Now, using microfluid technology, he and his colleagues have developed a lab-on-a-chip that can analyze the contents of targeted exosomes and spot the early signs of deadly cancer. They have already successfully tested it on lung cancer.
Lab-on-a-chip device uses smaller samples, is faster, cheaper and more sensitive
The new device, which uses much smaller samples, promises to produce results faster, more cheaply, with better sensitivity compared to conventional benchtop instruments, as Prof. Zeng continues to explain:
"A lab-on-a-chip shrinks the pipettes, test tubes and analysis instruments of a modern chemistry lab onto a microchip-sized wafer."
The technology behind the device - known as microfluidics - came out of new semiconductor electronics and has been under intensive development since the 1990s, he adds:
"Essentially, it allows precise manipulation of minuscule fluid volumes down to one trillionth of a liter or less to carry out multiple laboratory functions, such as sample purification, running of chemical and biological reactions, and analytical measurement."
Unlike breast and colon cancer, there is no widely accepted screening tool for lung cancer, which in most cases is first diagnosed based on symptoms that normally indicate lung function is already impaired.
To diagnose lung cancer, doctors have to perform a biopsy - remove a piece of tissue from the lung and send it to a lab for molecular analysis. It is rarely possible to do this in the early stages as tumors are too small to be spotted on scans.
"In contrast, our blood-based test is minimally invasive, inexpensive, and more sensitive, thus suitable for large population screening to detect early-stage tumors," says Prof. Zeng, adding that the technique offers a general platform for detecting exosomes from cancer cells. The team has already used the device to test for ovarian cancer, and in theory, says Prof. Zeng, it should also be applicable to other cancer types.
"Our long-term goal is to translate this technology into clinical investigation of the pathological implication of exosomes in tumor development. Such knowledge would help develop better predictive biomarkers and more efficient targeted therapy to improve the clinical outcome," he adds.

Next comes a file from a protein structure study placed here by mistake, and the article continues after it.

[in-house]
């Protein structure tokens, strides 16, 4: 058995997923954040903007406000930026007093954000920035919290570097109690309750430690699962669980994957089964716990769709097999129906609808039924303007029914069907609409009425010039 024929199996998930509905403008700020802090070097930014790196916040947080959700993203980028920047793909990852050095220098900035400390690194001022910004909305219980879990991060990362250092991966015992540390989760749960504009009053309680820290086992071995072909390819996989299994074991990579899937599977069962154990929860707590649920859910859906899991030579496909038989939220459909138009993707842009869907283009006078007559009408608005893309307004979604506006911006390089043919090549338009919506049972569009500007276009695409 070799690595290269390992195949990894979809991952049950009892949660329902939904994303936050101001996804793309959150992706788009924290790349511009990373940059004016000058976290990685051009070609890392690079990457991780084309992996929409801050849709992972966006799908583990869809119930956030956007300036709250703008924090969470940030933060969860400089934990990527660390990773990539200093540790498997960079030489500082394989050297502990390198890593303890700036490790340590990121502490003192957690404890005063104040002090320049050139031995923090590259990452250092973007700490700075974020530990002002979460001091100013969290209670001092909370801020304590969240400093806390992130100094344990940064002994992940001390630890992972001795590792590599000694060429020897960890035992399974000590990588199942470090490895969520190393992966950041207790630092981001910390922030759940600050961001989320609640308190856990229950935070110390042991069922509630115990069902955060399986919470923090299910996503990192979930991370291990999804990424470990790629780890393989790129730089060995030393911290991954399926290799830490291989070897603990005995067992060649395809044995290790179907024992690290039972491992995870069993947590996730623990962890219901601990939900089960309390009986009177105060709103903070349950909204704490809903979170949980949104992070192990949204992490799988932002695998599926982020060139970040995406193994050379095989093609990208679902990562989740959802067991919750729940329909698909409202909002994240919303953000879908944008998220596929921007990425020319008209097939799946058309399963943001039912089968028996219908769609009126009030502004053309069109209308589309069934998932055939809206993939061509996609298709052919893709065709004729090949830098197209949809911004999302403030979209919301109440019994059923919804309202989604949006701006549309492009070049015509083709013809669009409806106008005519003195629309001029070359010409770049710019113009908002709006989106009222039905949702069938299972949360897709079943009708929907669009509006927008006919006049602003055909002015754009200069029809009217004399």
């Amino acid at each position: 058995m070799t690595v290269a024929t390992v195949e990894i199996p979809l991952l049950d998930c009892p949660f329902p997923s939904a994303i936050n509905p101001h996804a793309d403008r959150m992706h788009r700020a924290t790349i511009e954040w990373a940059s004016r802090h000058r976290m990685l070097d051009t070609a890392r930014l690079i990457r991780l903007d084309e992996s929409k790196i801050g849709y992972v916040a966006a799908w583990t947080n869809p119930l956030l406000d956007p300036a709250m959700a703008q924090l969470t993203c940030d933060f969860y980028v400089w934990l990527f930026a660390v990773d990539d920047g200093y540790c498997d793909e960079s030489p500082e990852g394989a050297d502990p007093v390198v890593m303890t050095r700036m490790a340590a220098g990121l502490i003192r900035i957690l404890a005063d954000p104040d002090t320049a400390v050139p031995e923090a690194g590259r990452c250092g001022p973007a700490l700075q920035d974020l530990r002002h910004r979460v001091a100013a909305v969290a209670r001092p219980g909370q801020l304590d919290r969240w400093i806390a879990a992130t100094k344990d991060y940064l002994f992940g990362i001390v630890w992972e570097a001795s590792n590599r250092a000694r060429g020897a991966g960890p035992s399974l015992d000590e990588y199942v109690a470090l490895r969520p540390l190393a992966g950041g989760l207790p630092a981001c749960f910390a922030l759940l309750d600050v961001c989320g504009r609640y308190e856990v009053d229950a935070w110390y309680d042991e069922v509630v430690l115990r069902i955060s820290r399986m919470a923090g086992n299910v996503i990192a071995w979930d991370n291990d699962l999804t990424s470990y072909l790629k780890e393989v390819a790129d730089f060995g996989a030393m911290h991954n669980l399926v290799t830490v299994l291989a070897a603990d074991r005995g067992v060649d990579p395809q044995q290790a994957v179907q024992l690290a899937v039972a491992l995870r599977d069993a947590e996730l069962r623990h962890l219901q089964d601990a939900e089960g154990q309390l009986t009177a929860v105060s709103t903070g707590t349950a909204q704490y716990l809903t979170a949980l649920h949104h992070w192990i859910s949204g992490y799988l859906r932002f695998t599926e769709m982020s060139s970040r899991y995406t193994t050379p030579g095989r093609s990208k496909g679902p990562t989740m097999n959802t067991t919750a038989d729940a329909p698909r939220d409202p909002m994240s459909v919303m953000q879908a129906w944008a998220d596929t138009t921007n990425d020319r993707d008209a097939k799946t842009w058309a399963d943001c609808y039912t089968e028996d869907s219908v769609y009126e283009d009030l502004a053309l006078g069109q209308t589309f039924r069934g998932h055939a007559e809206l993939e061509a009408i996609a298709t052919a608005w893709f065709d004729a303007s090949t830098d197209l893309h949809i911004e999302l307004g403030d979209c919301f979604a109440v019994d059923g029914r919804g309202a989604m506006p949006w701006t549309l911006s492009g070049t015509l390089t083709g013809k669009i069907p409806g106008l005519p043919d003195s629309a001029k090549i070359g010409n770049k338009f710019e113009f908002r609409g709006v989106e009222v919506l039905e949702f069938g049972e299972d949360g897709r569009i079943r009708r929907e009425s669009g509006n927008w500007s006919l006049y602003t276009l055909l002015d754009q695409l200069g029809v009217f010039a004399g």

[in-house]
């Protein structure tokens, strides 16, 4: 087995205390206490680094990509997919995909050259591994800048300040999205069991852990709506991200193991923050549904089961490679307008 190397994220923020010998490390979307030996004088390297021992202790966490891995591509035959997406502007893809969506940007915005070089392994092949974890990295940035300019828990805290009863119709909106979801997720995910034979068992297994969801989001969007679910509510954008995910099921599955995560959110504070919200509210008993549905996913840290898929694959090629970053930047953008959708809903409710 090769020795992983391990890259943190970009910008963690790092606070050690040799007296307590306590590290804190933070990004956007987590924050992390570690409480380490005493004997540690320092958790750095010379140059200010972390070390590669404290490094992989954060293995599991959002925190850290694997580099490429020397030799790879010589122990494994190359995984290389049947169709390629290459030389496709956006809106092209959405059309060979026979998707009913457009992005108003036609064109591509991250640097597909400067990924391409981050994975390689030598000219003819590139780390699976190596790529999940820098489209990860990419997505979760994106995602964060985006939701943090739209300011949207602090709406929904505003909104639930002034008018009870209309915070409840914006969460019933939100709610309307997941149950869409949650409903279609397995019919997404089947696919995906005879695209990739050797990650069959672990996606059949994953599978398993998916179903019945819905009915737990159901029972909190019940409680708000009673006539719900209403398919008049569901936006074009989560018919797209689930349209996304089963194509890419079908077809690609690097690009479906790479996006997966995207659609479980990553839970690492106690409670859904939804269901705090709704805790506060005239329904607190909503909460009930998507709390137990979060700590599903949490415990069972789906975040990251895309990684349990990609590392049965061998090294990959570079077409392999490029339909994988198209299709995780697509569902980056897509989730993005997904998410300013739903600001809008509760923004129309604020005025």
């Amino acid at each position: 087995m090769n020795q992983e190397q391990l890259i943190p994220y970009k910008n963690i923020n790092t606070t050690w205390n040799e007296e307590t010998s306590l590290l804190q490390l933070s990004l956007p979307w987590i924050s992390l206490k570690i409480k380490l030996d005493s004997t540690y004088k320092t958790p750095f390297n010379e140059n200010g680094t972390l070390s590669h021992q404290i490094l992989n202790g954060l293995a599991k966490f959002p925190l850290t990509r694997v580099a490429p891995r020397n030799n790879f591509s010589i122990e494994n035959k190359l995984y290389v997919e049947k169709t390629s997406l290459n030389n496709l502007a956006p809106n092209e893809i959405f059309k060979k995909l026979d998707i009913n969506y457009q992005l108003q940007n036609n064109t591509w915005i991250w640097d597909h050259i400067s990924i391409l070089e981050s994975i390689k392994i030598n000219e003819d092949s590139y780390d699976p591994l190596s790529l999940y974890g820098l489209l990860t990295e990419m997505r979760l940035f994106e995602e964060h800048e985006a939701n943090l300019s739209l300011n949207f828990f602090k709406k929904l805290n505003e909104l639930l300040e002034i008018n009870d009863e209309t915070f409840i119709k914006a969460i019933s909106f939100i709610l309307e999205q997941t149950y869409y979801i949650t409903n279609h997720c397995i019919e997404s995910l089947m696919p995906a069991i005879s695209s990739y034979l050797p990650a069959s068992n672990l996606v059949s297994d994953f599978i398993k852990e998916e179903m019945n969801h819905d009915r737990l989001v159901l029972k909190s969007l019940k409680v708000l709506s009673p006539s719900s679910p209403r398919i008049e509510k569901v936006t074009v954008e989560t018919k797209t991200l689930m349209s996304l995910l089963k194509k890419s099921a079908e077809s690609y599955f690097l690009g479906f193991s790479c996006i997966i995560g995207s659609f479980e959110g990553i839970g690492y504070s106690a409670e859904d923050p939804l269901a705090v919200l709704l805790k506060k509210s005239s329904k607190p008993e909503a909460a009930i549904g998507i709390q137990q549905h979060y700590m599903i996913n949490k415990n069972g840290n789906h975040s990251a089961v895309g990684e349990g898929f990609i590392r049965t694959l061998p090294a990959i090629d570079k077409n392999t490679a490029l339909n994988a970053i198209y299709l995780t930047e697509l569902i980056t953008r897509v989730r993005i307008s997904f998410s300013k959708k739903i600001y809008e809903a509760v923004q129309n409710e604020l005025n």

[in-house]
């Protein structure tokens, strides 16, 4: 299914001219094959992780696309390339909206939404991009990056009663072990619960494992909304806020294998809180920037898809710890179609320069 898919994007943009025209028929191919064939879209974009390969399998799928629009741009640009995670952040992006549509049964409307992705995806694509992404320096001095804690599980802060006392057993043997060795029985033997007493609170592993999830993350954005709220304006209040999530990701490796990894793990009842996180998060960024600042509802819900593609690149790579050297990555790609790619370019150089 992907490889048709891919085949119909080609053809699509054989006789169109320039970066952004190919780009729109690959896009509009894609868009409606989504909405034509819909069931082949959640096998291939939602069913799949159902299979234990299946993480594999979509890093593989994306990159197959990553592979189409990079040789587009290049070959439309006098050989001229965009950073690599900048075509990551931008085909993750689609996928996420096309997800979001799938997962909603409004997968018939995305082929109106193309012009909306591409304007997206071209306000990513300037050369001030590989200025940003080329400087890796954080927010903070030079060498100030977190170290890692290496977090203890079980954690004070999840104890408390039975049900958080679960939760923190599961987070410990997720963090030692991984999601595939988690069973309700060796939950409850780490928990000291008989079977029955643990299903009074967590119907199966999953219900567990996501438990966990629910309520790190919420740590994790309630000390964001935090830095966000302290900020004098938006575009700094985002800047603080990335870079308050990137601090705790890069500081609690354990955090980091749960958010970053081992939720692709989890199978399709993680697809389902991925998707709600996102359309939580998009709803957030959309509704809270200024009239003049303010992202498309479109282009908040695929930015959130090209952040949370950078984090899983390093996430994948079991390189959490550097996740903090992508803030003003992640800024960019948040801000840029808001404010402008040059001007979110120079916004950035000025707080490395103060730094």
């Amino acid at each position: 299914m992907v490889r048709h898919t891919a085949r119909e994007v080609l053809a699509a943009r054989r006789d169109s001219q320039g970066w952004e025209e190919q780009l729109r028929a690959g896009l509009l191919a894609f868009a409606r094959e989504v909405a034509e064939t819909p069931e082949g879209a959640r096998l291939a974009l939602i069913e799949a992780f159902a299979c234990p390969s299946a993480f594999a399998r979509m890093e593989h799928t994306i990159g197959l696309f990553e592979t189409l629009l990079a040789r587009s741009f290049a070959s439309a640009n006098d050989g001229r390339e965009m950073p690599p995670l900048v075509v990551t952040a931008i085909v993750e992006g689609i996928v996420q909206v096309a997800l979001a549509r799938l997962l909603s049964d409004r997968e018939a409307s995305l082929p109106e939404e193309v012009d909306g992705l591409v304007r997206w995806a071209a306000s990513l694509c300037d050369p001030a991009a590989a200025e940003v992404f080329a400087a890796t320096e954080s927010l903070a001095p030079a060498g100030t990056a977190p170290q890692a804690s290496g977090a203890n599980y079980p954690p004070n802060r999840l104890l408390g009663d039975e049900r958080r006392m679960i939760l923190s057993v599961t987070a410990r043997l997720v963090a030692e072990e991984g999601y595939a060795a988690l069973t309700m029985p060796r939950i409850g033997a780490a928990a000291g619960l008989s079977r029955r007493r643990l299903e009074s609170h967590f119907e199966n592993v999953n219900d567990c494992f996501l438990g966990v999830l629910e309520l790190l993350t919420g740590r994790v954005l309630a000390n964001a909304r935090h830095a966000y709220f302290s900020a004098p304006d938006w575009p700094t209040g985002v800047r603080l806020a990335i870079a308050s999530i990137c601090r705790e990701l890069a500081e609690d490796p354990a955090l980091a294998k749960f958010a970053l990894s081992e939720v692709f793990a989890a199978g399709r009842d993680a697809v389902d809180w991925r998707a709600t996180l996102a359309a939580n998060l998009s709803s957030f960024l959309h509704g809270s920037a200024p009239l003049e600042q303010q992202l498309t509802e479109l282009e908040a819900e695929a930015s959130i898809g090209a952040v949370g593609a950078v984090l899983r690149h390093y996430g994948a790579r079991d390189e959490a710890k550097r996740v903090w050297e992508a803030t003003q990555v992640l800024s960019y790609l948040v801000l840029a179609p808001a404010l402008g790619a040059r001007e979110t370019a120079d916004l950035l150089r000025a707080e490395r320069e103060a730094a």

The team has received further funding from the National Cancer Institute at the National Institutes of Health to further develop the lab-on-a-chip.
In March 2013, Medical News Today learned how another team of scientists is developing a lab-on-a-chip that is implanted under the skin to track levels of substances in the blood and transmit the results wirelessly to a smartphone or other receiving device.
By Brittany Maynard
Editor's note: Brittany Maynard is a volunteer advocate for the nation's leading end-of-life choice organization, Compassion and Choices. She lives in Portland, Oregon, with her husband, Dan Diaz, and mother, Debbie Ziegler. Watch Brittany and her family tell her story at www.thebrittanyfund.org. The opinions expressed in this commentary are solely those of the author.
(CNN) -- On New Year's Day, after months of suffering from debilitating headaches, I learned that I had brain cancer.
I was 29 years old. I'd been married for just over a year. My husband and I were trying for a family.
Our lives devolved into hospital stays, doctor consultations and medical research. Nine days after my initial diagnoses, I had a partial craniotomy and a partial resection of my temporal lobe. Both surgeries were an effort to stop the growth of my tumor.
In April, I learned that not only had my tumor come back, but it was more aggressive. Doctors gave me a prognosis of six months to live.
Because my tumor is so large, doctors prescribed full brain radiation. I read about the side effects: The hair on my scalp would have been singed off. My scalp would be left covered with first-degree burns. My quality of life, as I knew it, would be gone.
After months of research, my family and I reached a heartbreaking conclusion: There is no treatment that would save my life, and the recommended treatments would have destroyed the time I had left.
I considered passing away in hospice care at my San Francisco Bay-area home. But even with palliative medication, I could develop potentially morphine-resistant pain and suffer personality changes and verbal, cognitive and motor loss of virtually any kind.
Because the rest of my body is young and healthy, I am likely to physically hang on for a long time even though cancer is eating my mind. I probably would have suffered in hospice care for weeks or even months. And my family would have had to watch that.